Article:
Victoria Peak seen from Kellett Island
Last week, an exhibition of images by 19th century Scottish photographer John Thomson opened at the Hong Kong Maritime Museum, including 22 photos of Hong Kong in the 1860s that have never been exhibited here before. I’ve written a story about the photos and their journey to Hong Kong for the Wall Street Journal, which you can read here.
The photos are remarkable not only because they are rare — photography was still in its infancy — but also because, despite the technological handicap, Thomson was able to create some very engaging landscapes and portraits. When I spoke with curator Betty Yao, she told me her initial attraction to Thomson’s work came from his sensitive images of women in China, whether a rich Manchu girl or a Cantonese boatwoman. But his images of everyday urban life are just as striking, capturing as they do a Hong Kong that is recognizable only in its broadest outlines. Below, a selection of images; you can see more here, and if you happen to be in Hong Kong sometime before February 16, it’s well worth a trip to the Maritime Museum to see the rest of the collection, which also includes some very intriguing photos of the cities once known as Canton (Guangzhou), Swatow (Shantou) and Amoy (Xiamen).
This was the photo that stood out to me the most. At first glance, Hong Kong is completely unrecognizable – it looks like it belongs somewhere on the Adriatic. Then you recognize the profile of the mountains and wait – that church tower looks familiar. St. John’s Cathedral, built in 1849 and visible in the centre of the image, is one of only two surviving structures in this scene, the other being the former French Mission Building just to the left of the cathedral. Even if you know the history of land reclamation in Hong Kong, it’s still shocking to see just how close the water was to areas that are now a 10-minute walk inland. And it’s remarkable how seamlessly the city was connected to the harbour, with its elegant praya (a local colonial word that has sadly fallen into disuse) around which are crowded sampans and other small boats. That was pretty much the situation until the 1970s, when Hong Kong began to wall itself off from the water with highways and giant office blocks.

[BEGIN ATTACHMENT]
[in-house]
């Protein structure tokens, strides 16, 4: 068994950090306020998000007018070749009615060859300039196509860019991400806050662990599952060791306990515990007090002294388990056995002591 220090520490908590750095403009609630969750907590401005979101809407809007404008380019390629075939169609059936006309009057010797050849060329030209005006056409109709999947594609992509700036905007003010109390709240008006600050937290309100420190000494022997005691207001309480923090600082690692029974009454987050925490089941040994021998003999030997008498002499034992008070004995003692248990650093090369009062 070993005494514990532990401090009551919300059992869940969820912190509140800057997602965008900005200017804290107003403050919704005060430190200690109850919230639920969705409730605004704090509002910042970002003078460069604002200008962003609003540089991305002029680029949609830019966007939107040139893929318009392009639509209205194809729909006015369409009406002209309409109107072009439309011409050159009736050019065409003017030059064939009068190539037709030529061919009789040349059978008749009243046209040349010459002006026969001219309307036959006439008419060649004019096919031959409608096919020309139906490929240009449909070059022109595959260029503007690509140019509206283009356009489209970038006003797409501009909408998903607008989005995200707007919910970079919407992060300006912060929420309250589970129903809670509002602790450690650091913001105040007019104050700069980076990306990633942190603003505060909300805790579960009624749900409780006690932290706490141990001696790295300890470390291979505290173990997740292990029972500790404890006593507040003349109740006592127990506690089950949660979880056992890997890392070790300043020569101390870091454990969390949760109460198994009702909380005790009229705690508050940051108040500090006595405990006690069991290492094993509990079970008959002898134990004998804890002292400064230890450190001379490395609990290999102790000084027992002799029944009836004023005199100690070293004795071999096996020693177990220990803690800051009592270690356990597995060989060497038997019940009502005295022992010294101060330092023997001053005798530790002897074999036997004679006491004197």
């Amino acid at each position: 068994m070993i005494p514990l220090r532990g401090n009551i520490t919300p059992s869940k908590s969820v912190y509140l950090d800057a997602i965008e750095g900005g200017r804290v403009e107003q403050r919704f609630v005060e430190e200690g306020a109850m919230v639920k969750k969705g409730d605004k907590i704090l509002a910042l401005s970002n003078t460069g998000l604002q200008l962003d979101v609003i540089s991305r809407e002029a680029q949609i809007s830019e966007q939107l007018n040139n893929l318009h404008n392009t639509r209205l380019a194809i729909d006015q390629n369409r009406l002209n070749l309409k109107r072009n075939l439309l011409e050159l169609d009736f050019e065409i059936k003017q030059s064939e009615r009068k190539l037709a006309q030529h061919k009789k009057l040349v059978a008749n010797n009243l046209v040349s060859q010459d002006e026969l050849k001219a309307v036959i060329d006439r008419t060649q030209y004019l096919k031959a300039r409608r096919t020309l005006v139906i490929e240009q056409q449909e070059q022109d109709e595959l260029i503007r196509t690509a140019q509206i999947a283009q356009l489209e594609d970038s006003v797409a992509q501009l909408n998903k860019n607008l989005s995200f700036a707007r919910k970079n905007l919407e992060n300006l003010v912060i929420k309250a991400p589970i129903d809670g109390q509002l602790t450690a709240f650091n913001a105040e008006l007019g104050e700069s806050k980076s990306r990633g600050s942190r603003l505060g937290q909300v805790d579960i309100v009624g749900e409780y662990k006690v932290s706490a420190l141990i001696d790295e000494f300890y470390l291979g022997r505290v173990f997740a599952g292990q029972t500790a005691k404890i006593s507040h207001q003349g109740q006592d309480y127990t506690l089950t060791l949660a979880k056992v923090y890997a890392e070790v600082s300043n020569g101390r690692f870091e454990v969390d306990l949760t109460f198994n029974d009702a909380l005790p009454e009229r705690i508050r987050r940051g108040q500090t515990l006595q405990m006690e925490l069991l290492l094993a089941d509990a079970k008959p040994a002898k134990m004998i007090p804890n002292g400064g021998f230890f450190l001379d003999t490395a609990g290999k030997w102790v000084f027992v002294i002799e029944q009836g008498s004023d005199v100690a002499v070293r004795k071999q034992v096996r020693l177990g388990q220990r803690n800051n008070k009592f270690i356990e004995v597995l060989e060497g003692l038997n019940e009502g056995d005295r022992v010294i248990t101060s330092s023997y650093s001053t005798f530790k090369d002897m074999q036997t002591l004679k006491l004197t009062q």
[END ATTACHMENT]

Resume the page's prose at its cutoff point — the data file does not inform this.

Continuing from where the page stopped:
Looks like a relaxed afternoon on the terrace of a teahouse, probably somewhere around Sheung Wan.
While Lyndhurst Terrace gained its English name from a British official, its Chinese name, Baai fai gaai — “Flower Arrangement Street” — speaks to a far more intriguing history. In the mid-19th century, Lyndhurst Terrace was a European red-light district lined by shops selling bouquets to men on their way to (or from) one of its many brothels. (Hong Kong was racially segregated at the time and there was a separate Chinese red-light district to the west, around Po Hing Fong.) The ceremonial arch and decorations you see here were erected to celebrate the Duke of Edinburgh’s visit to Hong Kong in 1869, the first time a member of the British royal family had visited the colony.
This photo of Pedder Street says a lot about British imperial ambition in the 19th century. Less than twenty years after gaining control over Hong Kong Island, it had been transformed from a rugged fringe of empire (both British and Chinese) into an impressive facsimile of a European city. Of course, facsimile is the key word here — Pedder Street was Hong Kong’s showpiece, not its real heart, which lay further west in the crowded, fast-growing districts of Chinese migrants. The colony’s European precincts were designed essentially to isolate soujourning British residents from the reality of where they lived. (Not unlike the Central of today!)
Incidentally, the elegant Pedder Street clock tower you see in the photo above was demolished in 1912. It seems Hong Kong has a long history of destroying iconic clock towers.
Look closely at the familiar mass of Victoria Peak and you’ll notice something surprising: a complete absence of trees. The Peak is now one of the most verdant parts of Hong Kong, but when the British first arrived in the 1840s, it was entirely barren. (“Debate still surrounds whether the Peak was naturally barren or stripped by man,” reports the South China Morning Post.) It seems that increased settlement on the north side of Hong Kong Island — which naturally included the planting of trees — led to the inadvertent greening of Hong Kong’s previously denuded slopes. Rather than an example of unspoiled nature, could the Peak actually be an urban forest?
This is Cochrane Street, the dividing line between the European and Chinese parts of town, something reflected in the typically Cantonese style of the houses; you can see similar buildings in the old villages of the New Territories, the backstreets of Guangzhou and some of the older parts of Macau.
Queen’s Road East looked like a sleepy village high street back in the 1860s. Notice the pawn shop sign on the right — unchanged after all these years.
This photo is captioned “A poor Canton family, Kowloon,” which suggests these are migrants from further inland. Their skin is noticeably darker than Thomson’s other subjects, which seems to indicate a life of outdoor labour, though it’s also worth noting that the glass plate technology he was using tended to exaggerate ruddy complexions.
This last photo depicts a regatta somewhere in the harbour. Based on the hills and the spit of land to the left, my guess would be Lei Yue Mun.
Tags: Hong Kong, John Thomson, Kowloon, Then and Now, Victoria Harbour